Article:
Hearing this shout, Skip Snow slammed on the brakes. When the off-roader plowed to a halt, he and his partner, Lori Oberhofer, leaped out and took off running toward two snakes, actually — a pair of 10-foot Burmese pythons lying on a levee, sunning themselves.
After slipping, sliding and tumbling down a rocky embankment, Snow, a wildlife biologist, grabbed one of the creatures by the tail. The python, Oberhofer says, did not care much for that.
"It made a sound like Darth Vader breathing," she says, "and then its head swung around and I saw this white mouth flying through the air."
Snow saw the mouth, too — the jaws open 180 degrees, the gums an obscene white, the needle-sharp teeth bared in an almost devilish grin. He let out a shriek, then blinked, and when his eyes opened the python's head was hanging in mid-air, less than a foot from his own.
Oberhofer, with a Ninja-like thrust, had snared the python in mid-strike.
"I snagged it right behind its head, on its neck," the 43-year-old wildlife technician recalls. "It was pure reflex — a defensive move. I don't know if I could ever do it again."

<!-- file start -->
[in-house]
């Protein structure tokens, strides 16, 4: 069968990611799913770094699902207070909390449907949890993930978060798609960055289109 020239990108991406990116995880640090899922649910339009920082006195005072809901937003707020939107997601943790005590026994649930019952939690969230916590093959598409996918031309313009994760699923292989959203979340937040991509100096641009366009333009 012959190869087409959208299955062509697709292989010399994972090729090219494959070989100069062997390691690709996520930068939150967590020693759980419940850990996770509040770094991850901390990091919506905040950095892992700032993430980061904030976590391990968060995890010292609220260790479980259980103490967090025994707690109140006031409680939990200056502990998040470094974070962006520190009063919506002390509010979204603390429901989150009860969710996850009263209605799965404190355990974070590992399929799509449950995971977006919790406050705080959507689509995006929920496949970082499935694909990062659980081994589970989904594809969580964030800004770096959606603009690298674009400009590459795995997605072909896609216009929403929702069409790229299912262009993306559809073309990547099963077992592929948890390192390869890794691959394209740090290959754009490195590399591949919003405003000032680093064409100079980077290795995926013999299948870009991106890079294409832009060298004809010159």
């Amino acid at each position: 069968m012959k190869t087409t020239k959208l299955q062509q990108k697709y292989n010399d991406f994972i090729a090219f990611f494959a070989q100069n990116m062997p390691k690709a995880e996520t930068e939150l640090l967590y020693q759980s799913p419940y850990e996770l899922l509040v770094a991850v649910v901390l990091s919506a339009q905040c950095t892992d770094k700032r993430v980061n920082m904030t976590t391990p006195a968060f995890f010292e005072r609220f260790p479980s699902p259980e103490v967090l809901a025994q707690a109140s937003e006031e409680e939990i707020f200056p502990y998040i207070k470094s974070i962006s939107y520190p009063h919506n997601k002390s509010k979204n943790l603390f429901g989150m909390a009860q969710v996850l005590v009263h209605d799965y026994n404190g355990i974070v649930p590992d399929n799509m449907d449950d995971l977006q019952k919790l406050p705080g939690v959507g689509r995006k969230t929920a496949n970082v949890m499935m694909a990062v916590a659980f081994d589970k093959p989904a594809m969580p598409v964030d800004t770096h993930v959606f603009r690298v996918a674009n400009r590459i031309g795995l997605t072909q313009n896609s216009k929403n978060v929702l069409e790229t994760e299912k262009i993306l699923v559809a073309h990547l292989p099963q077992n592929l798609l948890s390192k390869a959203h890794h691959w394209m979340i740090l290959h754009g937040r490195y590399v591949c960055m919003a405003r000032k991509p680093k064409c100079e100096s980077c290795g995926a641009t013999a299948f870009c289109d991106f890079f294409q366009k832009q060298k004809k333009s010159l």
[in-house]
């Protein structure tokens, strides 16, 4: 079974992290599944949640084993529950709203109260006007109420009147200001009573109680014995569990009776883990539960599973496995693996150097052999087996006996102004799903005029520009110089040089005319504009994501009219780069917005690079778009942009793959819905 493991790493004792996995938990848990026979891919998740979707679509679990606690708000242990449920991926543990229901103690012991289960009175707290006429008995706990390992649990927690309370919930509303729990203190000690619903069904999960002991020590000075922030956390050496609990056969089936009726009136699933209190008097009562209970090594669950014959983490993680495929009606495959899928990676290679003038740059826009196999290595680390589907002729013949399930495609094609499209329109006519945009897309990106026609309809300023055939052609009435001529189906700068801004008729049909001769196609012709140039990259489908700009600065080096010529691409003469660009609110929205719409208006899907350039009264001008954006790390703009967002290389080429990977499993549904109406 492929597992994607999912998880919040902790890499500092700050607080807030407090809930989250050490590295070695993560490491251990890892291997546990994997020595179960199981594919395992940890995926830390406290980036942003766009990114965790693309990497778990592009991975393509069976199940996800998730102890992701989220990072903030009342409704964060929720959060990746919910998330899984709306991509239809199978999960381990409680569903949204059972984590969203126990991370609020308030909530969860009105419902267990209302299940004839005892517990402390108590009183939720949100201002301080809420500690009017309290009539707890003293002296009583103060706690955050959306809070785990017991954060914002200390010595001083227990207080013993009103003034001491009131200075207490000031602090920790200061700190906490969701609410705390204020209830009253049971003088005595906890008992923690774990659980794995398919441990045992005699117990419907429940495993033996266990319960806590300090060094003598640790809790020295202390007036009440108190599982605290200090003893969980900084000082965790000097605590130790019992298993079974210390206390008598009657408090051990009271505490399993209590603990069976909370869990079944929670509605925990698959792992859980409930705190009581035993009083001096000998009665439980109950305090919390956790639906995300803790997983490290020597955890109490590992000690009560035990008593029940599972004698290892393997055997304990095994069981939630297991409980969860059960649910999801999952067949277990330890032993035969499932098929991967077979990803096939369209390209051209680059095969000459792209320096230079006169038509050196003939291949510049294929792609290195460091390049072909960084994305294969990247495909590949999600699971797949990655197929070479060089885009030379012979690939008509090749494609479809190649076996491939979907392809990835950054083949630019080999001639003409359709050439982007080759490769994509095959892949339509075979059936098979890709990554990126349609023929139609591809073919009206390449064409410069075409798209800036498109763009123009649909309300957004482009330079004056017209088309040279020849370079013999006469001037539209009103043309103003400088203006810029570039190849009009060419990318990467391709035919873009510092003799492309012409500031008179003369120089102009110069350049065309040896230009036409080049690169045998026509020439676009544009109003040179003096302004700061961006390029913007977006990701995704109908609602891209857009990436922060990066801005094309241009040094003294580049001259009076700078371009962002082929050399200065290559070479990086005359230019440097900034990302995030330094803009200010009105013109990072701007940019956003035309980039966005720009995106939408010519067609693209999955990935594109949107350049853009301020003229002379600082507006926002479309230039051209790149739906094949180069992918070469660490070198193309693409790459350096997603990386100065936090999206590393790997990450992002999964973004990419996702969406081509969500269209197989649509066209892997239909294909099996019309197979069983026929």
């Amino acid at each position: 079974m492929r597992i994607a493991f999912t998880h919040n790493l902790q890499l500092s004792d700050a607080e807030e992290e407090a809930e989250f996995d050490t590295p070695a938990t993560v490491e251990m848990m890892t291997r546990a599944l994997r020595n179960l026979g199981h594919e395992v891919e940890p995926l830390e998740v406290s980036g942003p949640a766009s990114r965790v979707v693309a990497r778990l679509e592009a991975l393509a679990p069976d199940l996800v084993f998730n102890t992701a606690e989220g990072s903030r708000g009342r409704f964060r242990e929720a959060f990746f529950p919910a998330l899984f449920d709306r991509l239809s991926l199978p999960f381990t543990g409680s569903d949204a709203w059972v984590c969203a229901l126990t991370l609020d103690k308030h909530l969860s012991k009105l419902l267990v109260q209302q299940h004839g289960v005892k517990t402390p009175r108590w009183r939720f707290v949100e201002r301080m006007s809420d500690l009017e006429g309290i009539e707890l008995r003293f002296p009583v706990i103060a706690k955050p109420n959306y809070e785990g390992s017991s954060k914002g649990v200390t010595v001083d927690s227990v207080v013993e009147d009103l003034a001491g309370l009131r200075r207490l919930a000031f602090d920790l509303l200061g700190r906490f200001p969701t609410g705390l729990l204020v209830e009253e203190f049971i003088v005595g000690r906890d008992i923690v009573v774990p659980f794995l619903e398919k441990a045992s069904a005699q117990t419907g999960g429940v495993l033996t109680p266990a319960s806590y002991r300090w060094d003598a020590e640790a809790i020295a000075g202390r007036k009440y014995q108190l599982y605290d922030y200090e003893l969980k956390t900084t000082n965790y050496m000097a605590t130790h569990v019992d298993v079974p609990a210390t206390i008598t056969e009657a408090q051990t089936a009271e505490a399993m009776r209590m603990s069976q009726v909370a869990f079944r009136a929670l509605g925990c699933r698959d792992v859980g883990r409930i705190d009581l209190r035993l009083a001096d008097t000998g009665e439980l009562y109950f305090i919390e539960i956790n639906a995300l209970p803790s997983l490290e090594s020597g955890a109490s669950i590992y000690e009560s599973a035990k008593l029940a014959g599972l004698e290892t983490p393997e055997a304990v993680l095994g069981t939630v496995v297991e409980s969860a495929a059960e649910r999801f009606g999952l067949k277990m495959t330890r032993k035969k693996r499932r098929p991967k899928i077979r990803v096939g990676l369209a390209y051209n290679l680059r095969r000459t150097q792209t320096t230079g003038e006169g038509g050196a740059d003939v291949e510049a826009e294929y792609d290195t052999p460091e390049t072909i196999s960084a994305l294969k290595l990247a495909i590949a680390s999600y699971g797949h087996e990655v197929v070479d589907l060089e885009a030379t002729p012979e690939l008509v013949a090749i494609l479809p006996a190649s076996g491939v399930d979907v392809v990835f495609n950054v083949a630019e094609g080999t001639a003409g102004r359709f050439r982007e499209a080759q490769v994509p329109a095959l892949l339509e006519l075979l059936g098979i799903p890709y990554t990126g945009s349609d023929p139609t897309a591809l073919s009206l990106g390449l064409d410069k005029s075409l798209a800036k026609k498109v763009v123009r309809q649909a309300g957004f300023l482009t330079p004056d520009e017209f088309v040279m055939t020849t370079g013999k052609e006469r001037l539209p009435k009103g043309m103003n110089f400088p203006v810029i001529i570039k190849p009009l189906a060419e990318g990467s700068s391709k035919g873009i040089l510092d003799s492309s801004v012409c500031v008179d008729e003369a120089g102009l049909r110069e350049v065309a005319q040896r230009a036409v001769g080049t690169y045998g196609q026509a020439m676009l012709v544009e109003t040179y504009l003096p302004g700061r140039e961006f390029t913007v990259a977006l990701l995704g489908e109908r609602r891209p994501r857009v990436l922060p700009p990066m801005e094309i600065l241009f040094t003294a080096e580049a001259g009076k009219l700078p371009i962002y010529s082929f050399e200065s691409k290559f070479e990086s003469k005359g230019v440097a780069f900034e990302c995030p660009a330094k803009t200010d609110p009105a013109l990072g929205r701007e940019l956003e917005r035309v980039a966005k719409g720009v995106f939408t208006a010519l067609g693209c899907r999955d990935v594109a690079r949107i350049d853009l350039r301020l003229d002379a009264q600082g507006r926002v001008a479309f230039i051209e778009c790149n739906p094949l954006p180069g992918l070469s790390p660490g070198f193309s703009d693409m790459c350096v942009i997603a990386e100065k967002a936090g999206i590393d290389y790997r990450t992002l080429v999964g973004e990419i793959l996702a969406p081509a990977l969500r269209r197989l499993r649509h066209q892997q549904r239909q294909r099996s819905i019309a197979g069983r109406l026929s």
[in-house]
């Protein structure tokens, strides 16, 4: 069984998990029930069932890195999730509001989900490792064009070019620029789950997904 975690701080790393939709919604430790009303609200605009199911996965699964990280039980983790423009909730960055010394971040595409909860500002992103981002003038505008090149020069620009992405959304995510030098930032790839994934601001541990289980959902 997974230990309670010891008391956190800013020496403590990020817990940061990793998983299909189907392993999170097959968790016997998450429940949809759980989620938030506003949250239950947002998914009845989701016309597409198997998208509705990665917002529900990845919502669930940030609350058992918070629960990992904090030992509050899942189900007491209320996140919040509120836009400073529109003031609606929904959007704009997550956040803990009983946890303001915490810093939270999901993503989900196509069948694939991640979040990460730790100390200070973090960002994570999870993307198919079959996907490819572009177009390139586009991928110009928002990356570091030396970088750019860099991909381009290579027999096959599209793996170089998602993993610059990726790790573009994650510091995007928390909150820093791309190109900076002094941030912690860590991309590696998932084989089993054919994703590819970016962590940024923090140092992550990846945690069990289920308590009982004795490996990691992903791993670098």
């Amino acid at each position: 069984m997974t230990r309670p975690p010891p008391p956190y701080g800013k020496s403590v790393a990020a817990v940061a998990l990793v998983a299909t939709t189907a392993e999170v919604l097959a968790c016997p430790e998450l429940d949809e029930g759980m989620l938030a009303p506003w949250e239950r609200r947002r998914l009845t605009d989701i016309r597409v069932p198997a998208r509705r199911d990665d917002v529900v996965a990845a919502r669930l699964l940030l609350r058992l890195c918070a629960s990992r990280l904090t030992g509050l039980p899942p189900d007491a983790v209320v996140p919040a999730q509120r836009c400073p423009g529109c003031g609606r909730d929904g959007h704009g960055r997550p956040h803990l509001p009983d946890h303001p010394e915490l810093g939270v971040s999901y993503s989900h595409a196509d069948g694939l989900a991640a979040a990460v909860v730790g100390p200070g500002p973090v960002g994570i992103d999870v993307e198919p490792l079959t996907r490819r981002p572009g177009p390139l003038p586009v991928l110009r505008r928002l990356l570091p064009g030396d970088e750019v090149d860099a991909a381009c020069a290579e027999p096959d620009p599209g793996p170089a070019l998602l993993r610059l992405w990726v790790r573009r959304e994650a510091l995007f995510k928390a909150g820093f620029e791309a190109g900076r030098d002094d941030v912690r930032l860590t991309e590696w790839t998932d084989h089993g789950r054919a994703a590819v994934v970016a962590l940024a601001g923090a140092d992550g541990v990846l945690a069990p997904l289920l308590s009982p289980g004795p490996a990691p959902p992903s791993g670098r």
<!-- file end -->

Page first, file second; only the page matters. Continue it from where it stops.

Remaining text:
The python hadn't succumbed yet, however. "They defecate on you, on purpose, hoping to make you reconsider what you're doing," Oberhofer says. "It's not pleasant."
In the end, the humans were victorious, if not sweet-smelling: Both snakes were bagged, trucked off to the Everglades Research Center, euthanized and necropsied — meaning their innards were dissected, then meticulously inspected, for the benefit of science.
So goes python control in the Everglades, a painstaking, around-the-clock slog against a voracious, foreign snake species that has established a stronghold in this watery wilderness and put native wildlife at risk.
Critters that pythons find most delectable — raccoons, possums, muskrats and native cotton rats — are already under attack, as are birds such as the house wren, pied-billed grebe, white ibis and limpkin.